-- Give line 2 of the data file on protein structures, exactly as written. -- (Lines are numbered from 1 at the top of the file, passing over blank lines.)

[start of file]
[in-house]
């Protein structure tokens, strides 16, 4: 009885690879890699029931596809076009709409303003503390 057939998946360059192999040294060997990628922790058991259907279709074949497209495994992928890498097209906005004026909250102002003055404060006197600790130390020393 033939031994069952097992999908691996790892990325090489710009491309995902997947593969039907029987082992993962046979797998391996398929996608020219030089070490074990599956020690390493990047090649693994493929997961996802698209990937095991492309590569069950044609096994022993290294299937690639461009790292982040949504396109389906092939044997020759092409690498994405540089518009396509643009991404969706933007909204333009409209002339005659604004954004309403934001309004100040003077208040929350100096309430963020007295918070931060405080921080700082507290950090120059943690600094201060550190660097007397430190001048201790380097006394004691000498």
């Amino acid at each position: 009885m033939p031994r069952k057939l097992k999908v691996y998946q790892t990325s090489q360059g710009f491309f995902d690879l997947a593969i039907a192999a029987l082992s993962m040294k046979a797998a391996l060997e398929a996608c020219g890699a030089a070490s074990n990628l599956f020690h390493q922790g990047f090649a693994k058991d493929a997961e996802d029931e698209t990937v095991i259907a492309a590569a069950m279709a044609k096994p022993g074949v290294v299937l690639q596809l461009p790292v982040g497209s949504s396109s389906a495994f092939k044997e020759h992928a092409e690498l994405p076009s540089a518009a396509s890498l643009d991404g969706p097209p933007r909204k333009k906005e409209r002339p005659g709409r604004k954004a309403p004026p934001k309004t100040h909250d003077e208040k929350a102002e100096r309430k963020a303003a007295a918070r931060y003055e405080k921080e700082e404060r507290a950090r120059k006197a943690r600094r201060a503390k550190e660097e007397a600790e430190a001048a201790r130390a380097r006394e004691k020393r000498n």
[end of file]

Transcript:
């Protein structure tokens, strides 16, 4: 009885690879890699029931596809076009709409303003503390 057939998946360059192999040294060997990628922790058991259907279709074949497209495994992928890498097209906005004026909250102002003055404060006197600790130390020393 033939031994069952097992999908691996790892990325090489710009491309995902997947593969039907029987082992993962046979797998391996398929996608020219030089070490074990599956020690390493990047090649693994493929997961996802698209990937095991492309590569069950044609096994022993290294299937690639461009790292982040949504396109389906092939044997020759092409690498994405540089518009396509643009991404969706933007909204333009409209002339005659604004954004309403934001309004100040003077208040929350100096309430963020007295918070931060405080921080700082507290950090120059943690600094201060550190660097007397430190001048201790380097006394004691000498």